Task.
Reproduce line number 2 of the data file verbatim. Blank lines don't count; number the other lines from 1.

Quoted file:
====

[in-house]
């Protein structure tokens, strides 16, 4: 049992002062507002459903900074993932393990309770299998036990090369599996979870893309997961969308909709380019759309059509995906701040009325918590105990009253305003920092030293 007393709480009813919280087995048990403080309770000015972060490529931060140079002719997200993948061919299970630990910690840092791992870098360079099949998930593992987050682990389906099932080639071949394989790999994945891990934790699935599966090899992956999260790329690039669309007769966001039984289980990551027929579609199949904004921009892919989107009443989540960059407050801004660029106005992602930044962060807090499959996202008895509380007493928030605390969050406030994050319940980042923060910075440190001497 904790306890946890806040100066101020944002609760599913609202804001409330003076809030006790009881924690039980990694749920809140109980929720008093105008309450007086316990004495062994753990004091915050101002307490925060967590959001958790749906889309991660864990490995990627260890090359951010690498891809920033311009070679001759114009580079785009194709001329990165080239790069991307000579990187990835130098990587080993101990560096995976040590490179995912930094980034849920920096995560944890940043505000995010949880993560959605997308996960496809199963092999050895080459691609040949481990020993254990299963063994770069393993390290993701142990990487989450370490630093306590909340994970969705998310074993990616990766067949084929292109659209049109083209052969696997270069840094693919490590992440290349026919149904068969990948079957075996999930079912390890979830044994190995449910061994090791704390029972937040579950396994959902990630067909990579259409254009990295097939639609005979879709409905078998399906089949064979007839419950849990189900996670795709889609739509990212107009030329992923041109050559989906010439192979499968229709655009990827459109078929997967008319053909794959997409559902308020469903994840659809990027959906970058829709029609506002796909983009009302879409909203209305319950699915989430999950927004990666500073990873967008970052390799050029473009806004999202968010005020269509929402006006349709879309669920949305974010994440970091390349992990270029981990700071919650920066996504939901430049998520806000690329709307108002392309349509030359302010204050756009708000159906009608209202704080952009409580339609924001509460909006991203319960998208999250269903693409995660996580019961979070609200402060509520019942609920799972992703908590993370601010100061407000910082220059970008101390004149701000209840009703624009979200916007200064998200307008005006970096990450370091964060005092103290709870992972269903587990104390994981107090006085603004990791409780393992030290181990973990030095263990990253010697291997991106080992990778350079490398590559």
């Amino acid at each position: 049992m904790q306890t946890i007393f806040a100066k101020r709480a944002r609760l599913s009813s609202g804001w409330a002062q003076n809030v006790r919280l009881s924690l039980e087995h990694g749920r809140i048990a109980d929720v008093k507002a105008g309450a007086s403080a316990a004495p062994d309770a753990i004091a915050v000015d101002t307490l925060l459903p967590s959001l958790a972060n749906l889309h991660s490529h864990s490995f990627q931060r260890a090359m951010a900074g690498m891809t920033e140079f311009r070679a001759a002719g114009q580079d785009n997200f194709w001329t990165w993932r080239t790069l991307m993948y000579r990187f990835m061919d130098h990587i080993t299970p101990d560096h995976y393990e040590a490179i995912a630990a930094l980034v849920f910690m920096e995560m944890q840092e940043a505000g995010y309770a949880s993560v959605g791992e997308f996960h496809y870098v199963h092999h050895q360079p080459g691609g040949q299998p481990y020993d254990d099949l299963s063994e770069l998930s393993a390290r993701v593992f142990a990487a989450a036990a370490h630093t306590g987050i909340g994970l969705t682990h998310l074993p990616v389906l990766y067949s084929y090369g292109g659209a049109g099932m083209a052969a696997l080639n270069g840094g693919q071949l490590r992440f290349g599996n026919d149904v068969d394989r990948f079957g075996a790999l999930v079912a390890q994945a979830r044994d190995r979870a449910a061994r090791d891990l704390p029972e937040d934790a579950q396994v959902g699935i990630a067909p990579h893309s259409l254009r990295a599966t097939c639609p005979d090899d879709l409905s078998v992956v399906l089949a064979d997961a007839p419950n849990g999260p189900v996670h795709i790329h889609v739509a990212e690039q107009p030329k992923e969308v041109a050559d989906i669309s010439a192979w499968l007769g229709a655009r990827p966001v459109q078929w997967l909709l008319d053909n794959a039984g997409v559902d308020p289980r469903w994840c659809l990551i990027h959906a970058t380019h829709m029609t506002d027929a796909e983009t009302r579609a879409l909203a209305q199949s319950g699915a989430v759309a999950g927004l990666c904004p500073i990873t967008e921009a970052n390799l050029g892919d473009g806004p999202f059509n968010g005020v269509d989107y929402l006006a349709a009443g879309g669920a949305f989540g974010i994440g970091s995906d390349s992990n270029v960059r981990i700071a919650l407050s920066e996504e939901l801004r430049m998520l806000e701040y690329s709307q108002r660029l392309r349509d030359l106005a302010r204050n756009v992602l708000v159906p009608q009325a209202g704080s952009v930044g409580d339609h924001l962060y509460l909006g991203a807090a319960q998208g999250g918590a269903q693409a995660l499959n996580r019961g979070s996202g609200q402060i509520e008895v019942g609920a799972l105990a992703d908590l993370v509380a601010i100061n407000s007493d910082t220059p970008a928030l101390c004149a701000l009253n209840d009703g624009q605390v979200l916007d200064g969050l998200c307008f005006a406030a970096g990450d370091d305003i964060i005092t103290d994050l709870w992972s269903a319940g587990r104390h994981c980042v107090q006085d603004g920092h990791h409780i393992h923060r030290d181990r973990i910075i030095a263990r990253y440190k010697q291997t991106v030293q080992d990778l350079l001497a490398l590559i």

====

């Protein structure tokens, strides 16, 4: 049992002062507002459903900074993932393990309770299998036990090369599996979870893309997961969308909709380019759309059509995906701040009325918590105990009253305003920092030293 007393709480009813919280087995048990403080309770000015972060490529931060140079002719997200993948061919299970630990910690840092791992870098360079099949998930593992987050682990389906099932080639071949394989790999994945891990934790699935599966090899992956999260790329690039669309007769966001039984289980990551027929579609199949904004921009892919989107009443989540960059407050801004660029106005992602930044962060807090499959996202008895509380007493928030605390969050406030994050319940980042923060910075440190001497 904790306890946890806040100066101020944002609760599913609202804001409330003076809030006790009881924690039980990694749920809140109980929720008093105008309450007086316990004495062994753990004091915050101002307490925060967590959001958790749906889309991660864990490995990627260890090359951010690498891809920033311009070679001759114009580079785009194709001329990165080239790069991307000579990187990835130098990587080993101990560096995976040590490179995912930094980034849920920096995560944890940043505000995010949880993560959605997308996960496809199963092999050895080459691609040949481990020993254990299963063994770069393993390290993701142990990487989450370490630093306590909340994970969705998310074993990616990766067949084929292109659209049109083209052969696997270069840094693919490590992440290349026919149904068969990948079957075996999930079912390890979830044994190995449910061994090791704390029972937040579950396994959902990630067909990579259409254009990295097939639609005979879709409905078998399906089949064979007839419950849990189900996670795709889609739509990212107009030329992923041109050559989906010439192979499968229709655009990827459109078929997967008319053909794959997409559902308020469903994840659809990027959906970058829709029609506002796909983009009302879409909203209305319950699915989430999950927004990666500073990873967008970052390799050029473009806004999202968010005020269509929402006006349709879309669920949305974010994440970091390349992990270029981990700071919650920066996504939901430049998520806000690329709307108002392309349509030359302010204050756009708000159906009608209202704080952009409580339609924001509460909006991203319960998208999250269903693409995660996580019961979070609200402060509520019942609920799972992703908590993370601010100061407000910082220059970008101390004149701000209840009703624009979200916007200064998200307008005006970096990450370091964060005092103290709870992972269903587990104390994981107090006085603004990791409780393992030290181990973990030095263990990253010697291997991106080992990778350079490398590559």